The main problem of the car in the city is that it is very annoying. This makes it inefficient, and its use as a means of transport implies a huge amount of public space: it takes about 180 square feet of urban space to create a standard parking space (the driveway is typically about 24 feet, the rest for the spaces of manoeuvre necessary to enter and exit). In addition, cars on average remain standing more than 95% of the time: a car that is used 2 hours a day, remains parked for 22 hours.
Cars in the city occupy a disproportionate space. More than the space you have in the office to work, as much as the space you have at home to live. In open-plan offices, people have on average half of the space dedicated to cars in parking lots. A family that lives in an apartment of 70 square meters, needs an additional 25 square meters to park, if they have two cars, they will need more space. That is 70 square meters to live and 50 square meters to park two cars.
In the United States, the interesting thing is that many drivers don’t believe it when they realize that the bare and raw parking space usually ranges from 8.5 to 9.0 feet. In addition to small cars, the most common cars usually measure about 4 meters long, and over the years they have become increasingly wide. Longer cars must be taken into account in parking lots.
The more you park, the more you will encourage car use
This simple statement is often mocked by many in urban mobility. They laugh based on a simple and fallacious logic: if they find parking, they stop and, therefore, fewer cars circulate. Nothing could be more wrong. If there is more parking, more people will drive by car for a very simple reason: if there are parking lots at the destination, they will think or expect to find a place to park and, therefore, will consider it convenient to go by car instead of, for example, bike, or urban transport. And the more cars there are, the more cars will go.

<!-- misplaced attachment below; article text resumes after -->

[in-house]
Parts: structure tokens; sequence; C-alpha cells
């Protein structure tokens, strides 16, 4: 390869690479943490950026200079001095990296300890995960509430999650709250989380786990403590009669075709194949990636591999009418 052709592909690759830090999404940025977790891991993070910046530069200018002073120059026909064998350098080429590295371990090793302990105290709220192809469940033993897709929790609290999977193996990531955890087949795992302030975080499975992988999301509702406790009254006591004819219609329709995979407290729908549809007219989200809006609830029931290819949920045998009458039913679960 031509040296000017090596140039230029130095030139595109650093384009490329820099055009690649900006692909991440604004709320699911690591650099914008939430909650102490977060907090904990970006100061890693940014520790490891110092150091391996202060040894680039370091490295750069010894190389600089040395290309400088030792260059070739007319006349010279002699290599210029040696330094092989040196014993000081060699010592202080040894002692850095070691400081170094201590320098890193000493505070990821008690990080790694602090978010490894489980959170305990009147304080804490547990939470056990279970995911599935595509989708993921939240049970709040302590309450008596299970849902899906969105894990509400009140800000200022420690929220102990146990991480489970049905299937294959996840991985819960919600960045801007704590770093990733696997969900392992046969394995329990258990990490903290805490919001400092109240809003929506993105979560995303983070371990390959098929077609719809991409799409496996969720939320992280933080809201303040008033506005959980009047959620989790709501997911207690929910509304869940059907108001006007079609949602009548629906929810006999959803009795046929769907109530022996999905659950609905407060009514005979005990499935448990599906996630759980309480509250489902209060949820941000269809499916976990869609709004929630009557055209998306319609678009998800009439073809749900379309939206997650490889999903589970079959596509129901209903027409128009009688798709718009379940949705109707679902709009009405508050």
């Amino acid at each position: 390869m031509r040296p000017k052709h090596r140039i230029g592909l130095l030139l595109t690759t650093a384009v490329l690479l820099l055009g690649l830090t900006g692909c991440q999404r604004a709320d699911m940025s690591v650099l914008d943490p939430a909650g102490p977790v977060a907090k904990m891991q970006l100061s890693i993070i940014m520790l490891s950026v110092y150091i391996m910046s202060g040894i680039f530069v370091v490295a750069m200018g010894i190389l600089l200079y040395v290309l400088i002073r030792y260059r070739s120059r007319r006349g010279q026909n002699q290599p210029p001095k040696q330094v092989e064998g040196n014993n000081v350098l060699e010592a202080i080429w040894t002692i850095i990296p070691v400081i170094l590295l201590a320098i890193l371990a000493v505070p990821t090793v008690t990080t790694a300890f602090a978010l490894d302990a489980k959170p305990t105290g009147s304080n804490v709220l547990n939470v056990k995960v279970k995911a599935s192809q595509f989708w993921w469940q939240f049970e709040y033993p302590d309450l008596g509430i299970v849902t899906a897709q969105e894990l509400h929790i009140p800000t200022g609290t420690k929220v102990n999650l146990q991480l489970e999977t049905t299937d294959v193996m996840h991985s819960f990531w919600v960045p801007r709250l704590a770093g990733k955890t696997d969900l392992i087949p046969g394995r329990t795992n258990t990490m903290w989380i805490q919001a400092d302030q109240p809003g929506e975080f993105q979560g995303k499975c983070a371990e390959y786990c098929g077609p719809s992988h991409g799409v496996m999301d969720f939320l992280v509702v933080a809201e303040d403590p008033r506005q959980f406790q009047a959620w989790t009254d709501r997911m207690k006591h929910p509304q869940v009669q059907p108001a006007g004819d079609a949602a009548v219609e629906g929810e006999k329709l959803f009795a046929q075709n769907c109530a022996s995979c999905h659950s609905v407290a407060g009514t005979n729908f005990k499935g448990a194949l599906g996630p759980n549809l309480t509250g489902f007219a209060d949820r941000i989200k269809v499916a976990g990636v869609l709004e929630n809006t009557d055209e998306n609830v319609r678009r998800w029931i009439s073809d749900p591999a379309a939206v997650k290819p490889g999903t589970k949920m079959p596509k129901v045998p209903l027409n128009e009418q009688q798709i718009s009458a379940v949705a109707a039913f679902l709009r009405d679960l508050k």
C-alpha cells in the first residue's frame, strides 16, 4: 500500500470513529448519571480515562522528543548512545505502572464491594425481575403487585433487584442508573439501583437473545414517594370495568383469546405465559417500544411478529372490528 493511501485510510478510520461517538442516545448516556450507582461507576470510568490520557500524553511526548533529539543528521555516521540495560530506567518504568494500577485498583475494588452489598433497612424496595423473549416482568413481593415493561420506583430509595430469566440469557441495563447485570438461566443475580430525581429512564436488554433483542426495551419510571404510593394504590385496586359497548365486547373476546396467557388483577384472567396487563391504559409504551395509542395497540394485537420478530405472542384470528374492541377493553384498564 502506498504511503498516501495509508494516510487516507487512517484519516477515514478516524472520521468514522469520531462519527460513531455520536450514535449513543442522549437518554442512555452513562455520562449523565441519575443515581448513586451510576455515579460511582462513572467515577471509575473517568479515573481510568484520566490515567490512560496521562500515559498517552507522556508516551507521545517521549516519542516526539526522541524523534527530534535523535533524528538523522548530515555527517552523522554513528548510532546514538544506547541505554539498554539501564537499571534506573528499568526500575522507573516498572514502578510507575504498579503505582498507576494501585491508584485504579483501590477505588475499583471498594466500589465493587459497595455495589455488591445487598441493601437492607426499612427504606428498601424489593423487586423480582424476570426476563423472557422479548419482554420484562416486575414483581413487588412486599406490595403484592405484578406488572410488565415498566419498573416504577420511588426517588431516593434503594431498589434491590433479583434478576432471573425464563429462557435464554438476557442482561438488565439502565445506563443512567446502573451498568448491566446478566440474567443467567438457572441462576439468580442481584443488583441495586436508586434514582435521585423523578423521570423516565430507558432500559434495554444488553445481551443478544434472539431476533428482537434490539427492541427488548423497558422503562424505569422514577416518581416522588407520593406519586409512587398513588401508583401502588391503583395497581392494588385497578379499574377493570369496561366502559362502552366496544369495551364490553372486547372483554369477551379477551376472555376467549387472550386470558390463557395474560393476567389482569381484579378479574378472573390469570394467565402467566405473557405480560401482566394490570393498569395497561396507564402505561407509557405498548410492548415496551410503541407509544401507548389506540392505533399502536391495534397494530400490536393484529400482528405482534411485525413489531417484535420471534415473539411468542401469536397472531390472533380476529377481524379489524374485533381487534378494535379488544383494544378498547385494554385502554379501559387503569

For example, Los Angeles has 3.3 parking spaces per vehicle, a very high level for many European cities, but largely insufficient to eliminate parking problems. The phenomenon is widely known by experts in urban planning and urban mobility: parking lots attract traffic, as do the construction of new roads. If from the territorial and urban point of view they have the possibility of building many parking spaces, what will the citizens do? It’s obvious: they will drive more.
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